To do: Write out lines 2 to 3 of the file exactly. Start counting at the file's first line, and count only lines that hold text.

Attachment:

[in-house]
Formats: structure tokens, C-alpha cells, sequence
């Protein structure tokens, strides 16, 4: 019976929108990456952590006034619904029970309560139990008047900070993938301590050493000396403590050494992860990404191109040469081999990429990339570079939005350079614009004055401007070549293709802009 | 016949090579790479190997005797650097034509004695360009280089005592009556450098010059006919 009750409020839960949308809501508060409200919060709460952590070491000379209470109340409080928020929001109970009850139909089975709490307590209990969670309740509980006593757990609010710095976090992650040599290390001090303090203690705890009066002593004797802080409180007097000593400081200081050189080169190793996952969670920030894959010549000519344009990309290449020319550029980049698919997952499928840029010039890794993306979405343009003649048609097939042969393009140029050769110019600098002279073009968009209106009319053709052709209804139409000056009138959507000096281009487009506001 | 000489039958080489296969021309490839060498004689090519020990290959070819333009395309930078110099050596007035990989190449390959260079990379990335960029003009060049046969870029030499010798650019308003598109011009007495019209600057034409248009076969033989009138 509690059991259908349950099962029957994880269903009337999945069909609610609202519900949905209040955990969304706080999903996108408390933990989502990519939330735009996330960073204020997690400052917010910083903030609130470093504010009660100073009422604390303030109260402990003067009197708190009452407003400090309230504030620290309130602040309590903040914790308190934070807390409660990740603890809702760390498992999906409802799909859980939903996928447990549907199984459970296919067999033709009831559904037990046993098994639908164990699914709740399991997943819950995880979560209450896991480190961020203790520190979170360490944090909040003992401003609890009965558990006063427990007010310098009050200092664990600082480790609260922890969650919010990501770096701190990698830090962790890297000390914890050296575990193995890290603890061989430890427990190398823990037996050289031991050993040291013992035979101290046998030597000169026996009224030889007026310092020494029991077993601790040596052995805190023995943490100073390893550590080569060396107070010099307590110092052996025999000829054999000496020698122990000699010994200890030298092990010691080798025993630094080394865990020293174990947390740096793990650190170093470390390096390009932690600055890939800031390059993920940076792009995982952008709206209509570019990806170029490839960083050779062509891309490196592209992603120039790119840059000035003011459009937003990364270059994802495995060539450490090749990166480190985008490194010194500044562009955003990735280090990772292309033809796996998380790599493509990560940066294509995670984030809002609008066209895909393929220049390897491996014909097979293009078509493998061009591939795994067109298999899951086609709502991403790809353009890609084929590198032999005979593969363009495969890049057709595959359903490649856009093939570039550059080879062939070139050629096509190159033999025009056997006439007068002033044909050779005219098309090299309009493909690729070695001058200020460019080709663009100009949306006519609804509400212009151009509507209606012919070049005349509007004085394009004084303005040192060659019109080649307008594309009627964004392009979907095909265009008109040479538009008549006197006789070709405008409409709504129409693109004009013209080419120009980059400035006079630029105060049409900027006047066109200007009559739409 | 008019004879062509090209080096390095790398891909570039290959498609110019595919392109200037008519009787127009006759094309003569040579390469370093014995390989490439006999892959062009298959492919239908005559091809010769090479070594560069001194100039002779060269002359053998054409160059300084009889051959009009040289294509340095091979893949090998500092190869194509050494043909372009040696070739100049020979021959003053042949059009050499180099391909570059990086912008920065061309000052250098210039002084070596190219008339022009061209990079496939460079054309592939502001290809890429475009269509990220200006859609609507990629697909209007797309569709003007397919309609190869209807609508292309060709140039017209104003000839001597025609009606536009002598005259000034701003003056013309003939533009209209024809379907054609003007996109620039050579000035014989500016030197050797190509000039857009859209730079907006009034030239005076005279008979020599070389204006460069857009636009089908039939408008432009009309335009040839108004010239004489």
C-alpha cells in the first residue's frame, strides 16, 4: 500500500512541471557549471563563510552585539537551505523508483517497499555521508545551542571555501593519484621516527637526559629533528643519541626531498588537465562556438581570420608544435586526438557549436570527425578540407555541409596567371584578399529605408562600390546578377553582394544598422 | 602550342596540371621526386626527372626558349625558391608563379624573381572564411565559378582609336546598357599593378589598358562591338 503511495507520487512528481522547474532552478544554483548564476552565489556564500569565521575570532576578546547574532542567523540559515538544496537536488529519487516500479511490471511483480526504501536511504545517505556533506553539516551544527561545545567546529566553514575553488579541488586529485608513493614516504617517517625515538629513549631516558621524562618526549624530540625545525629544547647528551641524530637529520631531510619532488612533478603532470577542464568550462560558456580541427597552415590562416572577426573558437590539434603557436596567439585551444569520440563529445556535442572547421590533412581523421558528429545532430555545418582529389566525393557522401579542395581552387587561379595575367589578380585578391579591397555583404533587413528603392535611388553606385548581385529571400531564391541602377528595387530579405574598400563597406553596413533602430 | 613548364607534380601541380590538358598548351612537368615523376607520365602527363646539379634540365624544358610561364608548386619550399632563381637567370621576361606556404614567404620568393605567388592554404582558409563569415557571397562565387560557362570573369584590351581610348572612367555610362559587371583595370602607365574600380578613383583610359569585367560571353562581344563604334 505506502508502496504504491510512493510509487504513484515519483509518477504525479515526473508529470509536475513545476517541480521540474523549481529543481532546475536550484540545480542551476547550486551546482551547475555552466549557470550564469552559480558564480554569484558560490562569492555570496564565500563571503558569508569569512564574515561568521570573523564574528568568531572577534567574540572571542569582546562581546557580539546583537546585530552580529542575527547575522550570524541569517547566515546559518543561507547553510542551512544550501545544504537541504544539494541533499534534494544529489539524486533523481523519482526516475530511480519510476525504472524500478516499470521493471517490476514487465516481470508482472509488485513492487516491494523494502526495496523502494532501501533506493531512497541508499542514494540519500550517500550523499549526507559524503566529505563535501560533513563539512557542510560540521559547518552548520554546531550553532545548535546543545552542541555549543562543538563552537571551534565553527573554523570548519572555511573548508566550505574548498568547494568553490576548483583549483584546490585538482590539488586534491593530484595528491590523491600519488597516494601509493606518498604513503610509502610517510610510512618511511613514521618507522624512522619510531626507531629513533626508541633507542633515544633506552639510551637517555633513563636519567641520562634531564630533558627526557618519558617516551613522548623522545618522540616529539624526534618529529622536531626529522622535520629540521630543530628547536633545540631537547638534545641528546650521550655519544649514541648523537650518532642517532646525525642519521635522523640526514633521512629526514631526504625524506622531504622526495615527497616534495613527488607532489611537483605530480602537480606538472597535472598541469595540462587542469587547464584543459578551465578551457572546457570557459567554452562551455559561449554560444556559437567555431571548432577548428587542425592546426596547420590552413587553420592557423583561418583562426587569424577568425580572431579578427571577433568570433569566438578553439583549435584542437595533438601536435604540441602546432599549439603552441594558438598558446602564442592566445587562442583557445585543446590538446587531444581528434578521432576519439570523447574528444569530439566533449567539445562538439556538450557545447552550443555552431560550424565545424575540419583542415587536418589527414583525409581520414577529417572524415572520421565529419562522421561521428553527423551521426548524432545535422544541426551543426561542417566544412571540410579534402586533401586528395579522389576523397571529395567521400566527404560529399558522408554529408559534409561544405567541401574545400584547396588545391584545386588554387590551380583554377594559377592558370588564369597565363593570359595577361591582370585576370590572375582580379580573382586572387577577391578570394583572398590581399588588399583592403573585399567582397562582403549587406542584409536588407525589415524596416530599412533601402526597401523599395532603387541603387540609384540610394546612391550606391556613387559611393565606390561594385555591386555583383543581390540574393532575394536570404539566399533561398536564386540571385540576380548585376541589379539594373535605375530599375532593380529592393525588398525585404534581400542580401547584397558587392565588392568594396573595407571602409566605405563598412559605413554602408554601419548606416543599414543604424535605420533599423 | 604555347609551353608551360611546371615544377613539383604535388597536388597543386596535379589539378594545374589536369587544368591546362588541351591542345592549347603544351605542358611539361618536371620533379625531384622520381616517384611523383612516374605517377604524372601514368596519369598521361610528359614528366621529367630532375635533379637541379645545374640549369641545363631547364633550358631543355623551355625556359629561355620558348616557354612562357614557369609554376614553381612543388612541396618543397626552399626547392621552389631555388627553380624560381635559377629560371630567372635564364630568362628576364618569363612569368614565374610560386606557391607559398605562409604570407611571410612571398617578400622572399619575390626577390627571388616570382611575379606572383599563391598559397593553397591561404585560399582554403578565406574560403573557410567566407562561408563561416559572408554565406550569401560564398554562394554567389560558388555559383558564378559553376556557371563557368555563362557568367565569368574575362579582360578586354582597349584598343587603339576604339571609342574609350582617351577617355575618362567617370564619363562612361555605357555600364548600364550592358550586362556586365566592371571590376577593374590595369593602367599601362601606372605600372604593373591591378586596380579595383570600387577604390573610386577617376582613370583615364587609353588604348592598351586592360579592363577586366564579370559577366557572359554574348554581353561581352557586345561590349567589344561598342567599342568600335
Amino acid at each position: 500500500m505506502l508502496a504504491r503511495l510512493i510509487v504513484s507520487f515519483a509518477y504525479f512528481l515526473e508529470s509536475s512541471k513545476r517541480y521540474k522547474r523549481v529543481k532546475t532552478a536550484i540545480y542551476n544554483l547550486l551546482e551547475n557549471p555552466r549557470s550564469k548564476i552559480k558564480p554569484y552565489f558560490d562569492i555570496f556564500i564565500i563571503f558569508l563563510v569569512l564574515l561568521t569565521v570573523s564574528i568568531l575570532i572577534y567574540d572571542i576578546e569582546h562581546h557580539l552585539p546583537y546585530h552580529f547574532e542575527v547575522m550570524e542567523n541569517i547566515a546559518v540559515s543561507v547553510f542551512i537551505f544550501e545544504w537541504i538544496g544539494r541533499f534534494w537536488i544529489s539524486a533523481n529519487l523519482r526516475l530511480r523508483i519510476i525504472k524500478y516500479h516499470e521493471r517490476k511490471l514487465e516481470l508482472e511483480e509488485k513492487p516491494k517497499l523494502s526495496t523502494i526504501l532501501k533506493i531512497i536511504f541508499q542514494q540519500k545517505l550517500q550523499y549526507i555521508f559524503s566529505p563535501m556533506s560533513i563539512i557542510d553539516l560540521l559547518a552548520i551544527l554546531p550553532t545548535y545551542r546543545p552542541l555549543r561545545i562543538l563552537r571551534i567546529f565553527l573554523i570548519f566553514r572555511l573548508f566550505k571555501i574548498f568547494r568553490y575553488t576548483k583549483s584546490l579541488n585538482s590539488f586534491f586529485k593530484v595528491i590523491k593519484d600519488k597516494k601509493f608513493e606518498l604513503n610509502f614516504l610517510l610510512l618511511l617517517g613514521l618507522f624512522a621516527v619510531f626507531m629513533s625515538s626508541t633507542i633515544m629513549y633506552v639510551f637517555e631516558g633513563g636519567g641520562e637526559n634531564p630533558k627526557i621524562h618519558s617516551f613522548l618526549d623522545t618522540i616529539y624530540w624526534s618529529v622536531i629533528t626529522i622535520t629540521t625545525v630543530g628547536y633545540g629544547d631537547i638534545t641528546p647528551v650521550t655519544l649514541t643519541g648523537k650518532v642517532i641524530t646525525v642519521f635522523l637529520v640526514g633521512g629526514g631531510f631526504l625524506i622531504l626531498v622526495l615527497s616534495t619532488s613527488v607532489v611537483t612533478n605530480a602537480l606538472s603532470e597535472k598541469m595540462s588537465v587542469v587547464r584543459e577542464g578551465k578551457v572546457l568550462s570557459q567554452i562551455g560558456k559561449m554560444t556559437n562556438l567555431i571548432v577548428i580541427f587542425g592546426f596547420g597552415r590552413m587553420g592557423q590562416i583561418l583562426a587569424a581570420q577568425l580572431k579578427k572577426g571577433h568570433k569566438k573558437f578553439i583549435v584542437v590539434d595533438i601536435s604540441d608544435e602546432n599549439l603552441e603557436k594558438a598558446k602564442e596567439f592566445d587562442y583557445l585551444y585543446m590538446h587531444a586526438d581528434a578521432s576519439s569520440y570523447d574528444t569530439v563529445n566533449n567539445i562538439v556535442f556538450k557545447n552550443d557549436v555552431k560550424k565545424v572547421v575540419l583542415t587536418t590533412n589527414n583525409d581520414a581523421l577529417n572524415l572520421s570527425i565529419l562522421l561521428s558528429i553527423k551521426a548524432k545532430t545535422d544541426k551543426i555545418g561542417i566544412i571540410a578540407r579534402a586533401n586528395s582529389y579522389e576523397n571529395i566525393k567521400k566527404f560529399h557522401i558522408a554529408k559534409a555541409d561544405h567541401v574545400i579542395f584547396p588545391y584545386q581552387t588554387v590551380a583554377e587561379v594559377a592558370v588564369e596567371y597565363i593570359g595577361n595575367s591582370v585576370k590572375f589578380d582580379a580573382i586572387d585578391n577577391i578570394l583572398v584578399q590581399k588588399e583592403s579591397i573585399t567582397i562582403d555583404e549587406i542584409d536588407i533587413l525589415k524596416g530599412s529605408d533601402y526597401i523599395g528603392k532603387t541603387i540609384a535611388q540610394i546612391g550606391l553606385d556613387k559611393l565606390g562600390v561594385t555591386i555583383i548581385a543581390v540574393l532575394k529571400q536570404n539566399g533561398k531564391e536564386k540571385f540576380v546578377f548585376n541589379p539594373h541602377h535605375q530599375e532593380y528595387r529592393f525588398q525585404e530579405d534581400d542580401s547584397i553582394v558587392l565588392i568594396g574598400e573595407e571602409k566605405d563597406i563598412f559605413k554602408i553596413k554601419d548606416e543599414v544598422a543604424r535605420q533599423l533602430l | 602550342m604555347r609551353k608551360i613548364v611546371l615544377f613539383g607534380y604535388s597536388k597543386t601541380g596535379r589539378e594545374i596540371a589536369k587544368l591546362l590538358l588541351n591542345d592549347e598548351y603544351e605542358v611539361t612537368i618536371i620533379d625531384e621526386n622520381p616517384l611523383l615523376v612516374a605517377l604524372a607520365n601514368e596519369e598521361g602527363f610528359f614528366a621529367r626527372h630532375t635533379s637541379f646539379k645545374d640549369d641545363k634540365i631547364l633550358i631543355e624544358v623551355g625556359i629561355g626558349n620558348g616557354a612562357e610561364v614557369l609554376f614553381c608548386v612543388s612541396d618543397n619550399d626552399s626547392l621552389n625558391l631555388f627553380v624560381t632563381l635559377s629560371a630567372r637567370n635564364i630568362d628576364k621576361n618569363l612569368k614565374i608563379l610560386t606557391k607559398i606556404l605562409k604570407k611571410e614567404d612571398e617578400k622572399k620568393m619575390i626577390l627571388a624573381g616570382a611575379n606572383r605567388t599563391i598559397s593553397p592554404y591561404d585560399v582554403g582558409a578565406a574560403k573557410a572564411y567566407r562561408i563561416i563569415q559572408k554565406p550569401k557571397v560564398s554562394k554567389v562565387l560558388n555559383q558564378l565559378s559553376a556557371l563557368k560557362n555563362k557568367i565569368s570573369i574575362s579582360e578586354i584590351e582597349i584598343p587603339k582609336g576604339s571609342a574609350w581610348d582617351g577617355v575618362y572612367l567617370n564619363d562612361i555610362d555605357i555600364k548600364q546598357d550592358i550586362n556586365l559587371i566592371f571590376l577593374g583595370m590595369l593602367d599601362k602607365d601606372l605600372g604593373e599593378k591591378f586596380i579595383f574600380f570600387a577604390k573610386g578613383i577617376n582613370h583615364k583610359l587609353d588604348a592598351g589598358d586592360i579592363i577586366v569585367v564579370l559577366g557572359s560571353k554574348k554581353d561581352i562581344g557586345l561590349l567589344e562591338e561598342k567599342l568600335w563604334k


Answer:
Formats: structure tokens, C-alpha cells, sequence
């Protein structure tokens, strides 16, 4: 019976929108990456952590006034619904029970309560139990008047900070993938301590050493000396403590050494992860990404191109040469081999990429990339570079939005350079614009004055401007070549293709802009 | 016949090579790479190997005797650097034509004695360009280089005592009556450098010059006919 009750409020839960949308809501508060409200919060709460952590070491000379209470109340409080928020929001109970009850139909089975709490307590209990969670309740509980006593757990609010710095976090992650040599290390001090303090203690705890009066002593004797802080409180007097000593400081200081050189080169190793996952969670920030894959010549000519344009990309290449020319550029980049698919997952499928840029010039890794993306979405343009003649048609097939042969393009140029050769110019600098002279073009968009209106009319053709052709209804139409000056009138959507000096281009487009506001 | 000489039958080489296969021309490839060498004689090519020990290959070819333009395309930078110099050596007035990989190449390959260079990379990335960029003009060049046969870029030499010798650019308003598109011009007495019209600057034409248009076969033989009138 509690059991259908349950099962029957994880269903009337999945069909609610609202519900949905209040955990969304706080999903996108408390933990989502990519939330735009996330960073204020997690400052917010910083903030609130470093504010009660100073009422604390303030109260402990003067009197708190009452407003400090309230504030620290309130602040309590903040914790308190934070807390409660990740603890809702760390498992999906409802799909859980939903996928447990549907199984459970296919067999033709009831559904037990046993098994639908164990699914709740399991997943819950995880979560209450896991480190961020203790520190979170360490944090909040003992401003609890009965558990006063427990007010310098009050200092664990600082480790609260922890969650919010990501770096701190990698830090962790890297000390914890050296575990193995890290603890061989430890427990190398823990037996050289031991050993040291013992035979101290046998030597000169026996009224030889007026310092020494029991077993601790040596052995805190023995943490100073390893550590080569060396107070010099307590110092052996025999000829054999000496020698122990000699010994200890030298092990010691080798025993630094080394865990020293174990947390740096793990650190170093470390390096390009932690600055890939800031390059993920940076792009995982952008709206209509570019990806170029490839960083050779062509891309490196592209992603120039790119840059000035003011459009937003990364270059994802495995060539450490090749990166480190985008490194010194500044562009955003990735280090990772292309033809796996998380790599493509990560940066294509995670984030809002609008066209895909393929220049390897491996014909097979293009078509493998061009591939795994067109298999899951086609709502991403790809353009890609084929590198032999005979593969363009495969890049057709595959359903490649856009093939570039550059080879062939070139050629096509190159033999025009056997006439007068002033044909050779005219098309090299309009493909690729070695001058200020460019080709663009100009949306006519609804509400212009151009509507209606012919070049005349509007004085394009004084303005040192060659019109080649307008594309009627964004392009979907095909265009008109040479538009008549006197006789070709405008409409709504129409693109004009013209080419120009980059400035006079630029105060049409900027006047066109200007009559739409 | 008019004879062509090209080096390095790398891909570039290959498609110019595919392109200037008519009787127009006759094309003569040579390469370093014995390989490439006999892959062009298959492919239908005559091809010769090479070594560069001194100039002779060269002359053998054409160059300084009889051959009009040289294509340095091979893949090998500092190869194509050494043909372009040696070739100049020979021959003053042949059009050499180099391909570059990086912008920065061309000052250098210039002084070596190219008339022009061209990079496939460079054309592939502001290809890429475009269509990220200006859609609507990629697909209007797309569709003007397919309609190869209807609508292309060709140039017209104003000839001597025609009606536009002598005259000034701003003056013309003939533009209209024809379907054609003007996109620039050579000035014989500016030197050797190509000039857009859209730079907006009034030239005076005279008979020599070389204006460069857009636009089908039939408008432009009309335009040839108004010239004489």